: As the Wall Came Tumbling Down: A Story :

an excerpt by Uwe Timm, trans. by Robert C. Conard

It's a fact. No kidding. If things had gone right, I could have been a millionaire.

He wears a faded black T-shirt with a reddish-black, scarcely readable logo: Red Cross. His blond hair is tied together in a ponytail at the back of his neck, but it's a little thin on top, he's about thirty. He sticks his little finger in his beer bottle and makes a pop, then he takes a drink. His beer glass stands unused on the table next to the vase with the plastic carnation.

Once in a lifetime you get a chance like that, and you know right away it's now or never, take it or leave it.

The long vowels and the rhythm of his speech suggest he's straight from the eastside of Hamburg. Barmbek?    

No, Hamburg Horn, but now I'm coming from Munich. I just delivered a car from Hamburg. I do it every week, sometimes two or three times. I go everywhere: Cologne, Stuttgart, Munich, even to the smallest towns. It's a good job, pays well with lots of free time.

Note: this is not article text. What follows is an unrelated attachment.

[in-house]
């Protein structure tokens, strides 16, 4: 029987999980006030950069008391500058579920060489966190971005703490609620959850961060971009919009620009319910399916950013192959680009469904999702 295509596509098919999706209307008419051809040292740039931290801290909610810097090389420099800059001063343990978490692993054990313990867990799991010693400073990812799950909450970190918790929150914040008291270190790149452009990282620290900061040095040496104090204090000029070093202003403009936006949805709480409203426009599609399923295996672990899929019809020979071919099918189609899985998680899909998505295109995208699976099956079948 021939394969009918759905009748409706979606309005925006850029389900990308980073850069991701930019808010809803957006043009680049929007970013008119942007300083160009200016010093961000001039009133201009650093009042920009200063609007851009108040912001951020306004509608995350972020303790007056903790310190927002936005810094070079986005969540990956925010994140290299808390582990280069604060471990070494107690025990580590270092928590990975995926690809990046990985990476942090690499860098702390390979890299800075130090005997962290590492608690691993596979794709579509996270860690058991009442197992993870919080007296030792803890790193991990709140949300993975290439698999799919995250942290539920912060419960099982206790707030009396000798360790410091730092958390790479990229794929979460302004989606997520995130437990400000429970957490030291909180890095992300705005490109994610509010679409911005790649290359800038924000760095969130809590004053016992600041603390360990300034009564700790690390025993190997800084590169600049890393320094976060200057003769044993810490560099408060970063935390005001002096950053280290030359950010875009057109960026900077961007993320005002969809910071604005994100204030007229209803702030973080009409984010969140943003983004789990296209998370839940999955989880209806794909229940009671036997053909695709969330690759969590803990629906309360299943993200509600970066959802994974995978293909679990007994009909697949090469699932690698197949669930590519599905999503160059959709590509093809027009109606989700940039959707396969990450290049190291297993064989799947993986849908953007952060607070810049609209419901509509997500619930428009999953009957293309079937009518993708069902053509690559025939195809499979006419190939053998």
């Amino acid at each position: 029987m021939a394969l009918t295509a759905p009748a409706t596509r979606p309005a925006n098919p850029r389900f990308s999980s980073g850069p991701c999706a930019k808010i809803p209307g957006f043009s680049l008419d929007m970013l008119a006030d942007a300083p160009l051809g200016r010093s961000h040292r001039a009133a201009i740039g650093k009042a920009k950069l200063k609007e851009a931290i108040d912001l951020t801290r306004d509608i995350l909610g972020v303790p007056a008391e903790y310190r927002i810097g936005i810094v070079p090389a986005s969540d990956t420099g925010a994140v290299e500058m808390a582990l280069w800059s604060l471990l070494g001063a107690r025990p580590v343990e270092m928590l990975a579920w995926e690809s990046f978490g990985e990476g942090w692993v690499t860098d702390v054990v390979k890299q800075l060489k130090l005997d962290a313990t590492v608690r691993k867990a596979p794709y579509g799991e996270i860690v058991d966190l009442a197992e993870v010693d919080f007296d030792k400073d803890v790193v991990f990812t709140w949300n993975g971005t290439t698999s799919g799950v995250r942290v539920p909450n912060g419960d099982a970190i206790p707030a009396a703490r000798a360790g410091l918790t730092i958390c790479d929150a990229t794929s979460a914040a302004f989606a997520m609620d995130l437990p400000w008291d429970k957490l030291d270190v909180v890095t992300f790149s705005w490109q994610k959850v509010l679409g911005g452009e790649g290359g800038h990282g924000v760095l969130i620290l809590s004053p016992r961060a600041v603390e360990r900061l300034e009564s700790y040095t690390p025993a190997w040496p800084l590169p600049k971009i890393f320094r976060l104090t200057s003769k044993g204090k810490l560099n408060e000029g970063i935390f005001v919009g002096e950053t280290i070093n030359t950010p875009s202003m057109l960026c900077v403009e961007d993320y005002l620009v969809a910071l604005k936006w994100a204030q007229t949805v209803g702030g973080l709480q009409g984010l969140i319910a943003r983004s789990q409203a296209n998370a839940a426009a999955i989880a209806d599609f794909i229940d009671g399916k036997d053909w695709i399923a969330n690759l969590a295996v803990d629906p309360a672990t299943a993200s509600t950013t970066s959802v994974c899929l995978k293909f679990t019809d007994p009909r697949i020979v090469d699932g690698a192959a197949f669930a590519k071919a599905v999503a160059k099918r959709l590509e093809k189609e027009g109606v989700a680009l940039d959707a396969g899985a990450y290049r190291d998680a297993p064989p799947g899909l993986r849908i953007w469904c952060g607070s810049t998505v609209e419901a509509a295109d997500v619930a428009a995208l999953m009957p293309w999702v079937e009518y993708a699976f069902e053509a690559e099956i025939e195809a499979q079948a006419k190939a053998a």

Is that all you do?

I'm still officially a student, studying civil administration at a technical college. He laughs; it's just to get health insurance.

His finger makes another pop with the beer bottle. I also studied physical therapy for a while. But it wasn't my thing. Pushing all that fat wasn't for me.

Suddenly, for a second there is a brooding crease on his forehead as he looks out the window.

Outside a golden rape field lights up the sky only to immediately disappear when we enter a tunnel.